So, a good rule of thumb is to keep your checklist length to 5-9 items. This is the number of items a person can effectively manage in their working memory. Longer than that and people may try to take shortcuts.2
For more complicated procedures, you can join smaller checklists together into group checklists.
The most important step is to test your checklist in the real world and make changes based on what your employees are communicating back to you. Study the results your procedure generates – did it perform as expected? Make adjustments until the checklist works consistently.
- Record what you do, not what you think you should do.
- Make sure that each step is necessary before you include it.
- Each step should be clear and concise.
- Each step should correspond to a concrete action.
- Test your checklist to make sure it works in the real world.
Resistance to checklists2
Getting people to use checklists is tricky. Some employees may be offended by the suggestion that they need a checklist. People resent strict protocol because of its apparent rigidity. They don’t like to envision themselves as mindless robots.
In reality, the opposite is true. The checklist gets the mindless, routine tasks under control. It allows your employees to focus brain power on making improvements to process. Remind your employees that checklists are not complex how-to guides. They are quick and simple tools that support professionals doing their work.
When introducing checklists, emphasize that the checklist is also a tool for them to send information back to management. Give them control of improving processes and identifying unknown problems. This will help give employees a sense of ownership.
Further enforce this by allowing employees to help create the checklists and test them before they become standard practice. Things are different when you’re writing lists versus using them, so this testing stage is key.
Another best practice is to use the same checklists in training as on the job. Introducing them from the beginning will help new employees trust their procedures more than their instincts.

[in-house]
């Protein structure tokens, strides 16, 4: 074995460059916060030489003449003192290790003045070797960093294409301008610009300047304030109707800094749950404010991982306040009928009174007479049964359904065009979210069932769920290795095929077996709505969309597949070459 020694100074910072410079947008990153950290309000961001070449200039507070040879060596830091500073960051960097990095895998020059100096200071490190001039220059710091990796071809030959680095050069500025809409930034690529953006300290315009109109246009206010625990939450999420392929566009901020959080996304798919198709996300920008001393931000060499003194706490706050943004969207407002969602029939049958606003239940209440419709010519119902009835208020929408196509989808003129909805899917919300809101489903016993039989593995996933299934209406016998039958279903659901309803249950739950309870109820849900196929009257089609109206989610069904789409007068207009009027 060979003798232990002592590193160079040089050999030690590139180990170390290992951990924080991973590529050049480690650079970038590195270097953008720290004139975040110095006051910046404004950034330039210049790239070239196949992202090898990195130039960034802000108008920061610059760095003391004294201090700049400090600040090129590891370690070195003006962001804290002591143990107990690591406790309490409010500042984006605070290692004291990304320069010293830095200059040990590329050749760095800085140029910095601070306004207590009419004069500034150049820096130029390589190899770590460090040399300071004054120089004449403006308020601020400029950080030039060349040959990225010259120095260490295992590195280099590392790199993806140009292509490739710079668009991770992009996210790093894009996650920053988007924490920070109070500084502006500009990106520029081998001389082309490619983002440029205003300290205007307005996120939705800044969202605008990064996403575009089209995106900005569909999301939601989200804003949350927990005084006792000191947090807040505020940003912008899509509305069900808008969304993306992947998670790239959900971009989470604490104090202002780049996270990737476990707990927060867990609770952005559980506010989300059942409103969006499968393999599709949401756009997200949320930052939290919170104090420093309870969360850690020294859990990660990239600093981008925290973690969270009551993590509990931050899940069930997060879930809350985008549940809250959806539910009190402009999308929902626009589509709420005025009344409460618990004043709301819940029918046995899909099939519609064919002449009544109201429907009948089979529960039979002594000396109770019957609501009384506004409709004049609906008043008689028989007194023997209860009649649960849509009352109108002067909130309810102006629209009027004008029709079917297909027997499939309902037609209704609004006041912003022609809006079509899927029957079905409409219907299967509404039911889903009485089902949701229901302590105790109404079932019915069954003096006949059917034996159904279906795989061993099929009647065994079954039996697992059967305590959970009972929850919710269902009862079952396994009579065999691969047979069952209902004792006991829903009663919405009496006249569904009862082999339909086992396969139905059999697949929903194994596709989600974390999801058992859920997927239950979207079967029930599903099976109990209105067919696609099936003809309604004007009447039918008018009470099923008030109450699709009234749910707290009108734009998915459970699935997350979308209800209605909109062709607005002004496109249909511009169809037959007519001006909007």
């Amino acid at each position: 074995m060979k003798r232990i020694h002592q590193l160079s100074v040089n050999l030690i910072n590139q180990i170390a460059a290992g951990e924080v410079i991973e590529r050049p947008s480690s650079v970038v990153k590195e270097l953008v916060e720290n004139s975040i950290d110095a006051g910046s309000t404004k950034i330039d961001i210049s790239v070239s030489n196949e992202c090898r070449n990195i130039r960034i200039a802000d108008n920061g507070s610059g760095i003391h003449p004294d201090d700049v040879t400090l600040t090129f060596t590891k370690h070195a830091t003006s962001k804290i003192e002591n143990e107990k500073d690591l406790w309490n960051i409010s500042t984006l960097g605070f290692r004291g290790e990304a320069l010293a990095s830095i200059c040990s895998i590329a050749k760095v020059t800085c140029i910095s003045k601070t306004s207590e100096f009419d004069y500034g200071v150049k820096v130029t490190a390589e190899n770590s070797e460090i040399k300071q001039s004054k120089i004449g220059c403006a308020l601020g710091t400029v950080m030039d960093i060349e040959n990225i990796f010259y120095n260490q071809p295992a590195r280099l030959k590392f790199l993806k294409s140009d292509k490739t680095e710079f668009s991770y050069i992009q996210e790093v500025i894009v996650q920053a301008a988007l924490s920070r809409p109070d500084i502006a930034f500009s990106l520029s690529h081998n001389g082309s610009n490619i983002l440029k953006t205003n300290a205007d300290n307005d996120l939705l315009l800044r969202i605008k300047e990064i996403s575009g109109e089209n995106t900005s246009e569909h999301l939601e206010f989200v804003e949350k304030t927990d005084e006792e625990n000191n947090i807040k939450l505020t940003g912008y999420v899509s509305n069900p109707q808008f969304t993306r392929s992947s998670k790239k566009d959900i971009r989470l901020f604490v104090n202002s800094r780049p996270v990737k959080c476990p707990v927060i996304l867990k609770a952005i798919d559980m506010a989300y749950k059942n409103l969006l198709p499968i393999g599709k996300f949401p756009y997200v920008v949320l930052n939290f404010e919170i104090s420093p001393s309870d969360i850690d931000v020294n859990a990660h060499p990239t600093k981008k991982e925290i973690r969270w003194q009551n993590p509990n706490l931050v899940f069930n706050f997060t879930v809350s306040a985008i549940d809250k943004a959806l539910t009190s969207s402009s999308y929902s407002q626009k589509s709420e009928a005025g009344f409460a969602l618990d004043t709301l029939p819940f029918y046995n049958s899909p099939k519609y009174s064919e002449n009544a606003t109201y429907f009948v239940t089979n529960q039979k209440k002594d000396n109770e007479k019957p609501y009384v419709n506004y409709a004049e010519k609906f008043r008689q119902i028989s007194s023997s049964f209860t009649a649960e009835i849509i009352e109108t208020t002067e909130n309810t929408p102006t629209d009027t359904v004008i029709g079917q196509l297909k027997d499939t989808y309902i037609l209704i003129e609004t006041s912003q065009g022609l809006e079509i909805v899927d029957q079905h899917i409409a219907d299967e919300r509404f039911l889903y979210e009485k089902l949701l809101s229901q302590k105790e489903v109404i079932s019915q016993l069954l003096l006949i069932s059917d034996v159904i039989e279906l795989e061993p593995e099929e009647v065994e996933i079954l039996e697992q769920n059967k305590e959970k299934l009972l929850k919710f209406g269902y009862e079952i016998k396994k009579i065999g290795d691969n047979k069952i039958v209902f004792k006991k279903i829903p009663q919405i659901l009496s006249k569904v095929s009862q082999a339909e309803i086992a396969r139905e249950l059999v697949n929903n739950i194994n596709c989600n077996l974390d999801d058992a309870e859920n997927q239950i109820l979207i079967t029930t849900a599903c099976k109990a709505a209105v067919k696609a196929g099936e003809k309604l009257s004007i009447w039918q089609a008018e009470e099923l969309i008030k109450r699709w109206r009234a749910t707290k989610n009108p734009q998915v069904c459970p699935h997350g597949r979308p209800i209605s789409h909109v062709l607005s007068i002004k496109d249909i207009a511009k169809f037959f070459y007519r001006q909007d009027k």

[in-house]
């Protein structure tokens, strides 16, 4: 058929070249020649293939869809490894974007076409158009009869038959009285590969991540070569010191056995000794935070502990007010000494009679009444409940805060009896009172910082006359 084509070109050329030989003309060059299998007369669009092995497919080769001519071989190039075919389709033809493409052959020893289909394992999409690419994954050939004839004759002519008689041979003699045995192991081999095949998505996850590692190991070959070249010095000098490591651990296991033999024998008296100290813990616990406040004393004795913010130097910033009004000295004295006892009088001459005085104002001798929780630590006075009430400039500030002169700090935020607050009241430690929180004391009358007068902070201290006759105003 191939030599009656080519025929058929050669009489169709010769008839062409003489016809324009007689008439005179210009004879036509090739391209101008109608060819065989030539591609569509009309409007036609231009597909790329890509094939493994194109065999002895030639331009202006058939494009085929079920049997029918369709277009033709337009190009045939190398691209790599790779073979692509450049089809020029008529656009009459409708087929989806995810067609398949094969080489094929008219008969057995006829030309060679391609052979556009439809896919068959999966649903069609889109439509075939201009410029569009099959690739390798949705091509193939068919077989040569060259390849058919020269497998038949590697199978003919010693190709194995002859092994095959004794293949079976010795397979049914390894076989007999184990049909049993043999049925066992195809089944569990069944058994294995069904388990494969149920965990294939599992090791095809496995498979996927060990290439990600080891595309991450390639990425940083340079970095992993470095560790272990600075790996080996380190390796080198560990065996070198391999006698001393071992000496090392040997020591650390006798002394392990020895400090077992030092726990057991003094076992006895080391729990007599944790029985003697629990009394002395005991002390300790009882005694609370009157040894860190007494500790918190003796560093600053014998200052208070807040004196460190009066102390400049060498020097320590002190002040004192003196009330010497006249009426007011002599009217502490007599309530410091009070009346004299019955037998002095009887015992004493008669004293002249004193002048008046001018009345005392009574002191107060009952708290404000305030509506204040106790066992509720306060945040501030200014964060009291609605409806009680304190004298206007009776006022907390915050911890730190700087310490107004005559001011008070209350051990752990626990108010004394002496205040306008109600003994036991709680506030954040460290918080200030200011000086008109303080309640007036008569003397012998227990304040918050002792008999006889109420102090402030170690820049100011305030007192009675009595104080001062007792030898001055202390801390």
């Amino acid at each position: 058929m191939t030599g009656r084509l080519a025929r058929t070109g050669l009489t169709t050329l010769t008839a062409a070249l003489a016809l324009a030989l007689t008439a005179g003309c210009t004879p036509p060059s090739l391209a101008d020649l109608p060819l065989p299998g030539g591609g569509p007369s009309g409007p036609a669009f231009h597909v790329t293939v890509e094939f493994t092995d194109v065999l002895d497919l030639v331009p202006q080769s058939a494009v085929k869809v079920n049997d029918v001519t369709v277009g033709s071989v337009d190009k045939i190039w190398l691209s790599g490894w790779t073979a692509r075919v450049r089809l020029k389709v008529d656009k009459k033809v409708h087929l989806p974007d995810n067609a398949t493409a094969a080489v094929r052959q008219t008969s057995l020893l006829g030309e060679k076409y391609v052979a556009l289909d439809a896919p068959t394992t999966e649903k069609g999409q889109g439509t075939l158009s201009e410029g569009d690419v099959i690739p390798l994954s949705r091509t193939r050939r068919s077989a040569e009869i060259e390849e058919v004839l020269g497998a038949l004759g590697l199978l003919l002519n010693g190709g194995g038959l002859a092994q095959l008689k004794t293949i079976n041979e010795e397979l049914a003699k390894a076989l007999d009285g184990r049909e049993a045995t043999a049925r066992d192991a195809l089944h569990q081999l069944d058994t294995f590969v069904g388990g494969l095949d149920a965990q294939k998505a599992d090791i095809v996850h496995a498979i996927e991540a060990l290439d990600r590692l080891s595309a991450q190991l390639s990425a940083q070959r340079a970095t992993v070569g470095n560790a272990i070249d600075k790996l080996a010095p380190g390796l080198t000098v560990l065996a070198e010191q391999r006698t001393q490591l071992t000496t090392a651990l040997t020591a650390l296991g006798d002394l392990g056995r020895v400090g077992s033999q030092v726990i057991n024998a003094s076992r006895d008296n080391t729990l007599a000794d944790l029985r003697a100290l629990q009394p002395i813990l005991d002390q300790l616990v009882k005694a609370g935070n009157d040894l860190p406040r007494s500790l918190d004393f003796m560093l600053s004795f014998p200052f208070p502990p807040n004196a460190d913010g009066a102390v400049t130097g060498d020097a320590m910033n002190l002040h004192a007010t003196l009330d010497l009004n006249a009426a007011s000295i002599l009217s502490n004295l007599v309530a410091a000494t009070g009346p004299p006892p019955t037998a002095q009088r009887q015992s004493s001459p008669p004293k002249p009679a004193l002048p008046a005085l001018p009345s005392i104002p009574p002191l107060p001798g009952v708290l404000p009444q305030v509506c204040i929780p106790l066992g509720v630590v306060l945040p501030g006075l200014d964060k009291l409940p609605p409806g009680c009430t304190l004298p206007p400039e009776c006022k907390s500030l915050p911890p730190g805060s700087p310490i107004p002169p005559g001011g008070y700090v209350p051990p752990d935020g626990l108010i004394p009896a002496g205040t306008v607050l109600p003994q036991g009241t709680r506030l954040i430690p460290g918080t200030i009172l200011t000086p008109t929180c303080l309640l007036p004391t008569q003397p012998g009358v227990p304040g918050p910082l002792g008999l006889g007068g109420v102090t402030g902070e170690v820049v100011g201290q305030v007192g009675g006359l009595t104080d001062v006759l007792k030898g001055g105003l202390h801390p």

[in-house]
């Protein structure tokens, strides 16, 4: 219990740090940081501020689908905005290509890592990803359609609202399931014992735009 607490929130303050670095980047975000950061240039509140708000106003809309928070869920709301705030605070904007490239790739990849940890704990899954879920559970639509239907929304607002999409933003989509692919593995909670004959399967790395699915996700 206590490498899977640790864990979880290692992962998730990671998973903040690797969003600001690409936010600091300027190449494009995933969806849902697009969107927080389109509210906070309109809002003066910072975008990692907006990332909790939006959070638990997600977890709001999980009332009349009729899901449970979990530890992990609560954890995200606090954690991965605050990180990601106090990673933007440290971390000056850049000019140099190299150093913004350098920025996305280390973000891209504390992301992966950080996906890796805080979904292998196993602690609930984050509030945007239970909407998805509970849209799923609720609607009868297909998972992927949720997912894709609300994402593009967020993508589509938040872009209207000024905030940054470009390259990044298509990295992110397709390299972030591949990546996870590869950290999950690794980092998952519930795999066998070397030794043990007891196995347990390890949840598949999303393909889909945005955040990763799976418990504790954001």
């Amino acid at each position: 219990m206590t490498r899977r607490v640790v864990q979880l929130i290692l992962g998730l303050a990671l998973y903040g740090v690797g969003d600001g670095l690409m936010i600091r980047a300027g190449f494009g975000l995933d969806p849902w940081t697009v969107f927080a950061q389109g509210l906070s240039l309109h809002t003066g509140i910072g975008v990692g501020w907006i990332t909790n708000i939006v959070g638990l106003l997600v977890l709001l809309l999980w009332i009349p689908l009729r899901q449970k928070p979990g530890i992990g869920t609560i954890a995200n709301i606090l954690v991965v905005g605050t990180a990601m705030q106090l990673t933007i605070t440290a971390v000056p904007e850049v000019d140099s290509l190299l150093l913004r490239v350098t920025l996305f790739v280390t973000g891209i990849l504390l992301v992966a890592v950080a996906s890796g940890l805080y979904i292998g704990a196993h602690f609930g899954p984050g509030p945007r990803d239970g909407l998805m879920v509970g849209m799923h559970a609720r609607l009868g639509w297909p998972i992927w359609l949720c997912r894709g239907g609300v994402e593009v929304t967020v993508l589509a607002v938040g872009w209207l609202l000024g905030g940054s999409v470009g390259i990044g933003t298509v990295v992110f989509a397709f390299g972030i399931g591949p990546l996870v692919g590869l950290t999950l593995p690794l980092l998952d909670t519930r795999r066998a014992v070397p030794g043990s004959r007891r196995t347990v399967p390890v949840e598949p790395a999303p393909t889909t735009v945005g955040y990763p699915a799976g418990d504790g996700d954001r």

In Acadia, an established procedure can be instantly converted into an actionable task list. On each item of the checklist, there is an opportunity for employees to provide feedback on roadblocks that stopped them from performing the task as prescribed.
To help with those existing employees who are still resistant to change. It is important to identify and socialize successes – time saved, risks averted, identification of better processes, etc.
Over the last several years, we have collected feedback from our customers on how introducing procedure task lists has helped make them more productive. Here are just a few examples:
- One of the world’s largest brewing companies – brewery managers use task lists after switching production from one beverage to another. This ensures quality and eliminates waste by making sure the changeover process was managed correctly before full production ramped up again.
- Super-regional bank with 1,400 branches – branch management procedures such as opening / closing procedures ensure things like arming the alarm and locking the vault and front door aren’t forgotten.
- Medicinal cannabis cultivator – cultivators in Maryland must follow regulations precisely and provide an auditable document trail. With Acadia task lists, every step taken by every employee is recorded as it is completed.
- State health department – when onboarding new employees, the department uses a manual with procedures that get converted to task lists with due dates for each new employee. Employees themselves get a task list to complete and the onboarding manager gets one as well.
Does your company use checklists to help ensure proper adherence to standard procedures? We’d love to hear about it. Contact us here.